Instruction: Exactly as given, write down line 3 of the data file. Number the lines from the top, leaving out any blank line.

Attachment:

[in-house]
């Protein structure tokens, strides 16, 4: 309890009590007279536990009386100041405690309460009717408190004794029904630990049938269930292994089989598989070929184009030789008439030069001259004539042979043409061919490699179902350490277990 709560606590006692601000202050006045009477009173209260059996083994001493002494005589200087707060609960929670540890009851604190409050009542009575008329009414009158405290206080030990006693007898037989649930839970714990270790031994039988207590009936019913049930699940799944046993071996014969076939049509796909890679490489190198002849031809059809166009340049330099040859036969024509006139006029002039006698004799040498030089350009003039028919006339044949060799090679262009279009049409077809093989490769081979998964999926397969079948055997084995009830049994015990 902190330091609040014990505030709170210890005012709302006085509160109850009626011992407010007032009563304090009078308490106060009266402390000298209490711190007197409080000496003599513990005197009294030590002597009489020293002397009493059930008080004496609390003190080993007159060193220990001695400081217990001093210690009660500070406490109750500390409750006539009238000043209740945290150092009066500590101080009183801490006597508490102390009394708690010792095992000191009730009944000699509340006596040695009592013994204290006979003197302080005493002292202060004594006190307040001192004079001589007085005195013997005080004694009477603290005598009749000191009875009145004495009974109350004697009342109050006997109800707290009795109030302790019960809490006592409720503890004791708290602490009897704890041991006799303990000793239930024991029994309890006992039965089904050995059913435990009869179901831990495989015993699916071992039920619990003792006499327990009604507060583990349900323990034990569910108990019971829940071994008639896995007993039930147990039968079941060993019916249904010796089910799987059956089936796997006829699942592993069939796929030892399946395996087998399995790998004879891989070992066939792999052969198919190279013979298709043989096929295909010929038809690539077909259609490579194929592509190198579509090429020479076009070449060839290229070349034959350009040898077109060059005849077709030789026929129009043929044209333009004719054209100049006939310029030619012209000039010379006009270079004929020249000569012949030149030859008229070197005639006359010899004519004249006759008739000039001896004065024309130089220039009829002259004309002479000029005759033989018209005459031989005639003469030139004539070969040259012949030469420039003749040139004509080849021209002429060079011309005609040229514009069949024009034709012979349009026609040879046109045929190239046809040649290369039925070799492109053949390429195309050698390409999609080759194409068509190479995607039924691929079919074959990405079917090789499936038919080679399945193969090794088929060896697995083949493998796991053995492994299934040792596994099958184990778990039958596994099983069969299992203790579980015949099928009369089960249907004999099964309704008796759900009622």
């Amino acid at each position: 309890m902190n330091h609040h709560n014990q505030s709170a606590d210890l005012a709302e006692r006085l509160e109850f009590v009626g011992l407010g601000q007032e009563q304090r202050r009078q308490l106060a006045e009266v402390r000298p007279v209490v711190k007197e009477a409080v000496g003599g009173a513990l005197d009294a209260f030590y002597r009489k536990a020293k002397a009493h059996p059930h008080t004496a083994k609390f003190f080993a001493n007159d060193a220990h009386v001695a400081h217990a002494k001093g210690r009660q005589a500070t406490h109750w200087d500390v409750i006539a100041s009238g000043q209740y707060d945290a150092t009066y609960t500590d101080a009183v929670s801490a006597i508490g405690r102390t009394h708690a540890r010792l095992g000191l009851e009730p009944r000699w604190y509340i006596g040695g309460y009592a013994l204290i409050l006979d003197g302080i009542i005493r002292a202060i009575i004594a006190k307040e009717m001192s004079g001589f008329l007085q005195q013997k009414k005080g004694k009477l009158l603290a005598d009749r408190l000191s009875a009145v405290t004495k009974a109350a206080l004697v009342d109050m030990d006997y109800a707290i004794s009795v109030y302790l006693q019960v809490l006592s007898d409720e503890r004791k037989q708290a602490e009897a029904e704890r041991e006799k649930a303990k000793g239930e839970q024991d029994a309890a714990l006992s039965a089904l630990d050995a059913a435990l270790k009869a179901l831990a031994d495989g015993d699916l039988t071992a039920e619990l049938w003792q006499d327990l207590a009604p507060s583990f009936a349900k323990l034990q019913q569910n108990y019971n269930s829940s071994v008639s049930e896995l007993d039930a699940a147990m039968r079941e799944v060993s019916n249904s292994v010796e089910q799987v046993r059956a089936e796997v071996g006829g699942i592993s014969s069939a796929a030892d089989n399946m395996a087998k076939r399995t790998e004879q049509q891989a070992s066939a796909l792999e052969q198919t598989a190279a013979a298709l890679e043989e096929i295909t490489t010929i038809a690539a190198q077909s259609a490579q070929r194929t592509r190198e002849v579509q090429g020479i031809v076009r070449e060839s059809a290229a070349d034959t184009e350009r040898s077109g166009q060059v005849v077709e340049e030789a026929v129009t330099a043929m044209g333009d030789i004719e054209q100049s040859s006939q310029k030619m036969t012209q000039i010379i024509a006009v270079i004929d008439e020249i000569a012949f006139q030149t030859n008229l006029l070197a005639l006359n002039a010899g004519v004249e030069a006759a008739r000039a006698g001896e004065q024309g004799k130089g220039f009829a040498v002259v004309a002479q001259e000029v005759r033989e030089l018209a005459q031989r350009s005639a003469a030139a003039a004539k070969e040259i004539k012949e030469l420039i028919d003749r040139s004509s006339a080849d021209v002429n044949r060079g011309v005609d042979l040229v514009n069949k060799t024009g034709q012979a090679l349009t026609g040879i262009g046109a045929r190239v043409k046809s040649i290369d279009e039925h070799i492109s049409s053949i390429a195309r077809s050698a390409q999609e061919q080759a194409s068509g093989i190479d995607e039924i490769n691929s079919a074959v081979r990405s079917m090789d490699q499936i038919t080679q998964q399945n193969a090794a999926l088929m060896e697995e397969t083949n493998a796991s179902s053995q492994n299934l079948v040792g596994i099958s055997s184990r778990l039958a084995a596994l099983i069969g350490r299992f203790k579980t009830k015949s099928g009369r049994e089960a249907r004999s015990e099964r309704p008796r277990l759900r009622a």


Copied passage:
């Amino acid at each position: 309890m902190n330091h609040h709560n014990q505030s709170a606590d210890l005012a709302e006692r006085l509160e109850f009590v009626g011992l407010g601000q007032e009563q304090r202050r009078q308490l106060a006045e009266v402390r000298p007279v209490v711190k007197e009477a409080v000496g003599g009173a513990l005197d009294a209260f030590y002597r009489k536990a020293k002397a009493h059996p059930h008080t004496a083994k609390f003190f080993a001493n007159d060193a220990h009386v001695a400081h217990a002494k001093g210690r009660q005589a500070t406490h109750w200087d500390v409750i006539a100041s009238g000043q209740y707060d945290a150092t009066y609960t500590d101080a009183v929670s801490a006597i508490g405690r102390t009394h708690a540890r010792l095992g000191l009851e009730p009944r000699w604190y509340i006596g040695g309460y009592a013994l204290i409050l006979d003197g302080i009542i005493r002292a202060i009575i004594a006190k307040e009717m001192s004079g001589f008329l007085q005195q013997k009414k005080g004694k009477l009158l603290a005598d009749r408190l000191s009875a009145v405290t004495k009974a109350a206080l004697v009342d109050m030990d006997y109800a707290i004794s009795v109030y302790l006693q019960v809490l006592s007898d409720e503890r004791k037989q708290a602490e009897a029904e704890r041991e006799k649930a303990k000793g239930e839970q024991d029994a309890a714990l006992s039965a089904l630990d050995a059913a435990l270790k009869a179901l831990a031994d495989g015993d699916l039988t071992a039920e619990l049938w003792q006499d327990l207590a009604p507060s583990f009936a349900k323990l034990q019913q569910n108990y019971n269930s829940s071994v008639s049930e896995l007993d039930a699940a147990m039968r079941e799944v060993s019916n249904s292994v010796e089910q799987v046993r059956a089936e796997v071996g006829g699942i592993s014969s069939a796929a030892d089989n399946m395996a087998k076939r399995t790998e004879q049509q891989a070992s066939a796909l792999e052969q198919t598989a190279a013979a298709l890679e043989e096929i295909t490489t010929i038809a690539a190198q077909s259609a490579q070929r194929t592509r190198e002849v579509q090429g020479i031809v076009r070449e060839s059809a290229a070349d034959t184009e350009r040898s077109g166009q060059v005849v077709e340049e030789a026929v129009t330099a043929m044209g333009d030789i004719e054209q100049s040859s006939q310029k030619m036969t012209q000039i010379i024509a006009v270079i004929d008439e020249i000569a012949f006139q030149t030859n008229l006029l070197a005639l006359n002039a010899g004519v004249e030069a006759a008739r000039a006698g001896e004065q024309g004799k130089g220039f009829a040498v002259v004309a002479q001259e000029v005759r033989e030089l018209a005459q031989r350009s005639a003469a030139a003039a004539k070969e040259i004539k012949e030469l420039i028919d003749r040139s004509s006339a080849d021209v002429n044949r060079g011309v005609d042979l040229v514009n069949k060799t024009g034709q012979a090679l349009t026609g040879i262009g046109a045929r190239v043409k046809s040649i290369d279009e039925h070799i492109s049409s053949i390429a195309r077809s050698a390409q999609e061919q080759a194409s068509g093989i190479d995607e039924i490769n691929s079919a074959v081979r990405s079917m090789d490699q499936i038919t080679q998964q399945n193969a090794a999926l088929m060896e697995e397969t083949n493998a796991s179902s053995q492994n299934l079948v040792g596994i099958s055997s184990r778990l039958a084995a596994l099983i069969g350490r299992f203790k579980t009830k015949s099928g009369r049994e089960a249907r004999s015990e099964r309704p008796r277990l759900r009622a």